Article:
Does the Gove fit? Radical Shake up for UK Farming & Food after CAP & Brexit?

UK Agriculture Minister Micheal Gove has claimed Brexit is a golden opportunity to create an independent, national agricultural policy environment which can provide solutions for pressing issues including a more balanced subsidy system, environmental and animal welfare and sustainable farming practices. This policy position has been praised by many, from environmentalists to the NFU. Now, with Gove successfully surviving Prime Minister Theresa May’s cabinet reshuffle, the way is paved for him to put his plans in motion. However, is he speaking with a forked tongue? How does this new environmental Gove fit with his neoliberal past? And what might this potentially radical rupture signal for the EU and CAP?

Photo by Policy Exchange CC BY 2.0

By Aaron Marshall

It’s been a busy start to the year for Micheal Gove, having recently attended both the Oxford Farming Conference (OFC) as well as its rival; the younger, and larger, Oxford Real Farming Conference (ORFC). At both events, he has shown himself, much to the surprise of his critics, as a passionate conservationist, with the best interests of our natural environment, as well as the welfare of the UK’s farmers and consumers, at heart. 

Gove laid down the fundamental message that loss of natural capital brings with it a loss of the ability to grow and develop, whether it be environmentally, socially or economically. Additionally, he highlighted the importance of flexibility to change within policy and governance, and that Brexit provides the ideal opportunity to leave the constraints of CAP behind and bring about beneficial change within the UKs food, farming and environmental policy environment. He explained his plans for payments; with a movement away from land-based subsidies and towards payments based on environmental public-goods, with simplified country stewardship schemes and more efficient inspections.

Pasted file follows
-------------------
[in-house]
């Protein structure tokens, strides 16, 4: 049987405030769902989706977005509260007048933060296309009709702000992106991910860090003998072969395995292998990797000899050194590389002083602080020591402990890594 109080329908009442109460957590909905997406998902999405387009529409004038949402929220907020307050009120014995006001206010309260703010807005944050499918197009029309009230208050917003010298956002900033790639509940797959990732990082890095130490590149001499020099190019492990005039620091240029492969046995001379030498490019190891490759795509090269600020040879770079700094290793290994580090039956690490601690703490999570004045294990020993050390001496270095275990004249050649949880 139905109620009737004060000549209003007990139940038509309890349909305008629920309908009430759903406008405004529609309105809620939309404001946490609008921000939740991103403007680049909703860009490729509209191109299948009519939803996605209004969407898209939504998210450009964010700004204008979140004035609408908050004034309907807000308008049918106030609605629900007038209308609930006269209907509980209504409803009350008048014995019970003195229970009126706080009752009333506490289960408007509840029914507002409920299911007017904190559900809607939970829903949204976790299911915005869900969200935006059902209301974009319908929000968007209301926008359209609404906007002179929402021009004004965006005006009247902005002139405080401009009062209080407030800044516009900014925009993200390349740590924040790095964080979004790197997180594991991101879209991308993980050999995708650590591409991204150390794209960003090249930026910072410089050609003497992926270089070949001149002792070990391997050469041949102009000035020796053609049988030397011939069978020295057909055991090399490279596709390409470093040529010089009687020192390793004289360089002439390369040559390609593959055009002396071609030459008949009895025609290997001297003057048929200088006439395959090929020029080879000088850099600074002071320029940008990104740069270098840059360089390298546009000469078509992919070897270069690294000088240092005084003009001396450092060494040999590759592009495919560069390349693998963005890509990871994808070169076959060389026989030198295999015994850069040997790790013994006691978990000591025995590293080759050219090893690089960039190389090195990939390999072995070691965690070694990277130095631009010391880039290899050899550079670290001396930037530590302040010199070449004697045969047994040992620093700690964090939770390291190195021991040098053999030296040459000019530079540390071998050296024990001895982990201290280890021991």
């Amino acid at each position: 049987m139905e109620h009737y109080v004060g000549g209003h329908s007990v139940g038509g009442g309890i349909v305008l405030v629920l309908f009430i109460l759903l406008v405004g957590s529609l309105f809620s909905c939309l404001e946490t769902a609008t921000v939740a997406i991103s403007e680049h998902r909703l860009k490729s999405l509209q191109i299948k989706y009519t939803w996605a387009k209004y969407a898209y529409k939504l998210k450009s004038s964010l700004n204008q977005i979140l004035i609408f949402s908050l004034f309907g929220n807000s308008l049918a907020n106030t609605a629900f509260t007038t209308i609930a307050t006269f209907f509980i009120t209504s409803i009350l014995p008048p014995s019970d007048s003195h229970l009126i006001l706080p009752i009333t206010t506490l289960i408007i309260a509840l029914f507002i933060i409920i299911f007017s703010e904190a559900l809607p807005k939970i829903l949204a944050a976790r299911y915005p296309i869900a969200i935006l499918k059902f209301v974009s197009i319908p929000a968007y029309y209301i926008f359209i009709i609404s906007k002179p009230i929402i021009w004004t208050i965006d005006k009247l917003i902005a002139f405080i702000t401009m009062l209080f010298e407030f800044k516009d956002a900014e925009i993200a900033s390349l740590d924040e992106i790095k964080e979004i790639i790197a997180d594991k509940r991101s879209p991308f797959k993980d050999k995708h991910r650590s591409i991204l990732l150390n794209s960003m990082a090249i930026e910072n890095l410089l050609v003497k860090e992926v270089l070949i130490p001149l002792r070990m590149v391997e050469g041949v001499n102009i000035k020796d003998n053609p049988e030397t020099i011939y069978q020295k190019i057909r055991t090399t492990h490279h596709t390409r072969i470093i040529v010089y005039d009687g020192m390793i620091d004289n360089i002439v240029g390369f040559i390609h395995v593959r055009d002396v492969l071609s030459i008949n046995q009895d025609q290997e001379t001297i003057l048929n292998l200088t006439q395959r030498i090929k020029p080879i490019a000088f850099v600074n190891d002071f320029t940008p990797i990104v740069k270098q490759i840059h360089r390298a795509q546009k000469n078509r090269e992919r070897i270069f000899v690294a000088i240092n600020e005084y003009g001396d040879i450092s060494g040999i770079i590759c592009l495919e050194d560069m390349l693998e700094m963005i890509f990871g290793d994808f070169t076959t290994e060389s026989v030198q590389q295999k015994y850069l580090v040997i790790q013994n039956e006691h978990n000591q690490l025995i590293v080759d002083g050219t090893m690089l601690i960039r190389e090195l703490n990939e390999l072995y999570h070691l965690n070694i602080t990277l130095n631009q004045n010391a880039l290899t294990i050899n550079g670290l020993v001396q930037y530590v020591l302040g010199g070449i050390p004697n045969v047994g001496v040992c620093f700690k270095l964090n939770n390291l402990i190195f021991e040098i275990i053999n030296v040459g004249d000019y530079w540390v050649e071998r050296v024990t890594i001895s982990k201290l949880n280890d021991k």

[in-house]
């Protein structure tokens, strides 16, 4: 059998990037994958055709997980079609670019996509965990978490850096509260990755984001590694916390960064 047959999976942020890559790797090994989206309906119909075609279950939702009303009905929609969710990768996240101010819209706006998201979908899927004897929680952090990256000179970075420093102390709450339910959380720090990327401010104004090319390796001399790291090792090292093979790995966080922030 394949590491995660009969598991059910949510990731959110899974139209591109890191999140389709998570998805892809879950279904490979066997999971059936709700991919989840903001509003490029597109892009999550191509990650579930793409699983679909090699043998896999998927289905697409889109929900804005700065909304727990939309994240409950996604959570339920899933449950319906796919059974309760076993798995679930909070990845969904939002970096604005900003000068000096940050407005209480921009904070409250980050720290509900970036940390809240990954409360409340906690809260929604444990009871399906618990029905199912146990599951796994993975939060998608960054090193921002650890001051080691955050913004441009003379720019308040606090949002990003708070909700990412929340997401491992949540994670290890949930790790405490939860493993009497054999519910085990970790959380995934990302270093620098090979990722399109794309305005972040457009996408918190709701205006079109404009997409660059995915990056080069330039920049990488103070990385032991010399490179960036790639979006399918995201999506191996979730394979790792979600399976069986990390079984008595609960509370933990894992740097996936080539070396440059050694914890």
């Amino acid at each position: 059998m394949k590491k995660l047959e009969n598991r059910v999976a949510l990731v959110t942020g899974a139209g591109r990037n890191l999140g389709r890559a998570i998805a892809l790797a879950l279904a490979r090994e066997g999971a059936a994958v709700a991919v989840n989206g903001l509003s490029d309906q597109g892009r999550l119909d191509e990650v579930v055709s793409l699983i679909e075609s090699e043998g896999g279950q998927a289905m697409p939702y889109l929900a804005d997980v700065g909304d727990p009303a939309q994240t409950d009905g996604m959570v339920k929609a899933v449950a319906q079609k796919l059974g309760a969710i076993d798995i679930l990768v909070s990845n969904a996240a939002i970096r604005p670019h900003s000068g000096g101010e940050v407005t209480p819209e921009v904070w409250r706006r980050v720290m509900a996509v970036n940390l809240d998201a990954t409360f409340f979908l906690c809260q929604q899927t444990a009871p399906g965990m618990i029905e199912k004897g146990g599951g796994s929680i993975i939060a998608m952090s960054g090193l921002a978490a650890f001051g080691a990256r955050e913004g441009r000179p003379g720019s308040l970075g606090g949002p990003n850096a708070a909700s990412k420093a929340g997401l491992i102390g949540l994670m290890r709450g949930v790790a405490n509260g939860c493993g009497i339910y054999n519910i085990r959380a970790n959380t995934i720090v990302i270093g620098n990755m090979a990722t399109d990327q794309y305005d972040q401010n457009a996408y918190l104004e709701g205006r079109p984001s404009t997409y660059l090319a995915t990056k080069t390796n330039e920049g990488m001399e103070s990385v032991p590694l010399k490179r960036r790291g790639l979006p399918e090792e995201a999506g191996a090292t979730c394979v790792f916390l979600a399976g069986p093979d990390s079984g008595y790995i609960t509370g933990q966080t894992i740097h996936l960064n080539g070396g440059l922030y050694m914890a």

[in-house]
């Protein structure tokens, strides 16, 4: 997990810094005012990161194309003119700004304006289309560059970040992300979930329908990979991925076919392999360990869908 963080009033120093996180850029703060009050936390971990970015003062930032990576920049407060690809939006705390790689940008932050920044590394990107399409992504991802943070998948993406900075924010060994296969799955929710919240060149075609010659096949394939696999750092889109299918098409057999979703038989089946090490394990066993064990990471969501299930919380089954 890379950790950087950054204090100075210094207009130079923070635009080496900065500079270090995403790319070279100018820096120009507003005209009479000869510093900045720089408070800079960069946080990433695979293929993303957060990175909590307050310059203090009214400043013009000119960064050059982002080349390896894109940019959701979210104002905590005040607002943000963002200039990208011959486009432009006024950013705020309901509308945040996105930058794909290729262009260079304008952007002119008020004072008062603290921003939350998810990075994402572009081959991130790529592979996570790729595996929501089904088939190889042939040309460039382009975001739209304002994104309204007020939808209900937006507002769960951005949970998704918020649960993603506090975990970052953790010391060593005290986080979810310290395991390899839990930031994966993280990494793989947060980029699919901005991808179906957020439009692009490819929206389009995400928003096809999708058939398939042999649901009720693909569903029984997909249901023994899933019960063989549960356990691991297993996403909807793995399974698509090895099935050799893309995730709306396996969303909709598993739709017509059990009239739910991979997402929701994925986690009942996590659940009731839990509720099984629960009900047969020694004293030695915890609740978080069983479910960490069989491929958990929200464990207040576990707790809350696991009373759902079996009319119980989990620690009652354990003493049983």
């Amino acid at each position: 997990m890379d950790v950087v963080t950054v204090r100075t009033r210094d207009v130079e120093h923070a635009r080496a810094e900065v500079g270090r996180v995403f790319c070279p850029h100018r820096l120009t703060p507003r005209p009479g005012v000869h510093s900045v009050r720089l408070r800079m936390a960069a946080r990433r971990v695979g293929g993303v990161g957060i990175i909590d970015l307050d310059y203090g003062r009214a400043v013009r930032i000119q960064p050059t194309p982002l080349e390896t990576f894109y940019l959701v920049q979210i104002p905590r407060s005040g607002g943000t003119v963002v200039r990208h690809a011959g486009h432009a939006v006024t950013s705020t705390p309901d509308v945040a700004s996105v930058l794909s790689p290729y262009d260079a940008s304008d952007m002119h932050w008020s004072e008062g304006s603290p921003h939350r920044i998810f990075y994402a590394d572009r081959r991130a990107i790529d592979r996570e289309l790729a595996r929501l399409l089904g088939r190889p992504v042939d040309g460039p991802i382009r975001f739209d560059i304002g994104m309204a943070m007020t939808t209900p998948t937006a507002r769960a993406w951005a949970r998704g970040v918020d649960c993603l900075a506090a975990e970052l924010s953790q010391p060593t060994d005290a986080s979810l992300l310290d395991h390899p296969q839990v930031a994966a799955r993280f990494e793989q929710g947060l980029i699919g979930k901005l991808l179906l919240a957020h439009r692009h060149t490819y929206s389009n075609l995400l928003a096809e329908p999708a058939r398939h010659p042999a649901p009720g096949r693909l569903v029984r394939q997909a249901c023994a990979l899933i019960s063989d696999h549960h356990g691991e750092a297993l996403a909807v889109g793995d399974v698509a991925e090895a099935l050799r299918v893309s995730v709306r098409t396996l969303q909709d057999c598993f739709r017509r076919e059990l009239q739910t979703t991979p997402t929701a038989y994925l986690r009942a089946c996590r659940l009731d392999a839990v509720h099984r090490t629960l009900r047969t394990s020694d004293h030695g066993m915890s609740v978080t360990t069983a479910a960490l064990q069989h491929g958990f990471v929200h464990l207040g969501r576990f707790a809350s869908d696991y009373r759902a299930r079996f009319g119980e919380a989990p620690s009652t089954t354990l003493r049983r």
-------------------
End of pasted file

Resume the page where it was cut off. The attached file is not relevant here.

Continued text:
Read: Full text of DEFRA Michael Gove’s speech at the Oxford Farming Conference 2018 

He covered the importance of upholding and enhancing the UKs reputation for good quality food – as well as the dangers of cheap food – for competitive advantage within trade, and better public health, as well as the importance of agricultural resilience within rural communities, especially small scale and upland farmers. Technology and education for current and future farming generations was stressed as essential, providing the means for sustainable innovation and efficiency, which will improve productivity without environmental degradation.

Overall, this new policy position has received plenty of positive reviews. Praise has come from the NFU, with Meurig Raymond strongly agreeing with the need to invest in technology, skills and rural resilience, as well as the extended transition period, which “allows time to prepare [for Brexit] properly.” NFU Response to Gove Speech (04/01/2018)

Indeed, things have being going in this direction for some months now, with the impression developing that this is a changed man. George Monbiot, an environmental campaigner and previous critic of Gove, was quoted as saying last November that “Micheal Gove is saying the things I’ve waited years for an environment secretary to say.” This followed a string of actions and statements, including the retention and proposed extension of a neonocitinod ban, something previous  DEFRA ministers were very unlikely to do, based on their past behaviour and voting at EU level. Monbiot continued the positive sentiment in recent days, saying on twitter that Gove’s CAP comments were “genuinely good news”.

However, others have critiqued his proposals, with Liberal Democrats’ Defra spokesperson Tim Farron claiming that his comment on the BPS as “subsidies for inefficiency” serves as both an insult to British farmers and evidence that he does not understand the reality of farming in the UK.

Furthermore, there are certain aspects within Gove’s rhetoric which have ignited skepticism on where his views really stand. As former Green Party leader of England and Wales Natalie Bennett pointedly pointed out, he emphasised different things in two different parts of Oxford that week.